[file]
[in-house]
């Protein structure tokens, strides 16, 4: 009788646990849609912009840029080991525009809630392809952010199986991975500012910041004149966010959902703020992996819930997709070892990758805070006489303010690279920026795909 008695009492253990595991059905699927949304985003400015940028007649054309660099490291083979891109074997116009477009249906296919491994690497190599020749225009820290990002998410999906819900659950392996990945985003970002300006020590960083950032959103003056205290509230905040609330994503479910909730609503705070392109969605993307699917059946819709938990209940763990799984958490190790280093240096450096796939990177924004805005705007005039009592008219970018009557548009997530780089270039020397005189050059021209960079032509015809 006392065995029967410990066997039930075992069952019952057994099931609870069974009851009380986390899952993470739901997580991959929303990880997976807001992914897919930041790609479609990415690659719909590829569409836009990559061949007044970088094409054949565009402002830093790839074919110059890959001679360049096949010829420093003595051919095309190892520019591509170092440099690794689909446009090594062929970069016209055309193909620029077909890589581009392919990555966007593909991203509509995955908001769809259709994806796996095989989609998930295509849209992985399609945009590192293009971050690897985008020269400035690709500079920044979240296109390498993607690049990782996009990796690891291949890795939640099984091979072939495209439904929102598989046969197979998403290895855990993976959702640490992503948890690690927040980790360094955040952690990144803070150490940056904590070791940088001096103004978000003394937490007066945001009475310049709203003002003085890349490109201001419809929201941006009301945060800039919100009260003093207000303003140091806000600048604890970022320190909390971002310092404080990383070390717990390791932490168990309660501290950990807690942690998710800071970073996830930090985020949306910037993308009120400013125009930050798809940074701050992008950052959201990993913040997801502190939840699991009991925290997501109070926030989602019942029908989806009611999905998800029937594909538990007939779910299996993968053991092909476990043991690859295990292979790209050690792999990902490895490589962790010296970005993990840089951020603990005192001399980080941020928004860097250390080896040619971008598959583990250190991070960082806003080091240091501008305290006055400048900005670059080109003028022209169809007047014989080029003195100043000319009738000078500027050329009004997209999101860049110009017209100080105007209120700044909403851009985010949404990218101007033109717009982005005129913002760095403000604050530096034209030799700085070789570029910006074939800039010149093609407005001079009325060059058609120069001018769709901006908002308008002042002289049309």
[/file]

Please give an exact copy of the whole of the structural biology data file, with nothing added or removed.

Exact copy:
[in-house]
């Protein structure tokens, strides 16, 4: 009788646990849609912009840029080991525009809630392809952010199986991975500012910041004149966010959902703020992996819930997709070892990758805070006489303010690279920026795909 008695009492253990595991059905699927949304985003400015940028007649054309660099490291083979891109074997116009477009249906296919491994690497190599020749225009820290990002998410999906819900659950392996990945985003970002300006020590960083950032959103003056205290509230905040609330994503479910909730609503705070392109969605993307699917059946819709938990209940763990799984958490190790280093240096450096796939990177924004805005705007005039009592008219970018009557548009997530780089270039020397005189050059021209960079032509015809 006392065995029967410990066997039930075992069952019952057994099931609870069974009851009380986390899952993470739901997580991959929303990880997976807001992914897919930041790609479609990415690659719909590829569409836009990559061949007044970088094409054949565009402002830093790839074919110059890959001679360049096949010829420093003595051919095309190892520019591509170092440099690794689909446009090594062929970069016209055309193909620029077909890589581009392919990555966007593909991203509509995955908001769809259709994806796996095989989609998930295509849209992985399609945009590192293009971050690897985008020269400035690709500079920044979240296109390498993607690049990782996009990796690891291949890795939640099984091979072939495209439904929102598989046969197979998403290895855990993976959702640490992503948890690690927040980790360094955040952690990144803070150490940056904590070791940088001096103004978000003394937490007066945001009475310049709203003002003085890349490109201001419809929201941006009301945060800039919100009260003093207000303003140091806000600048604890970022320190909390971002310092404080990383070390717990390791932490168990309660501290950990807690942690998710800071970073996830930090985020949306910037993308009120400013125009930050798809940074701050992008950052959201990993913040997801502190939840699991009991925290997501109070926030989602019942029908989806009611999905998800029937594909538990007939779910299996993968053991092909476990043991690859295990292979790209050690792999990902490895490589962790010296970005993990840089951020603990005192001399980080941020928004860097250390080896040619971008598959583990250190991070960082806003080091240091501008305290006055400048900005670059080109003028022209169809007047014989080029003195100043000319009738000078500027050329009004997209999101860049110009017209100080105007209120700044909403851009985010949404990218101007033109717009982005005129913002760095403000604050530096034209030799700085070789570029910006074939800039010149093609407005001079009325060059058609120069001018769709901006908002308008002042002289049309």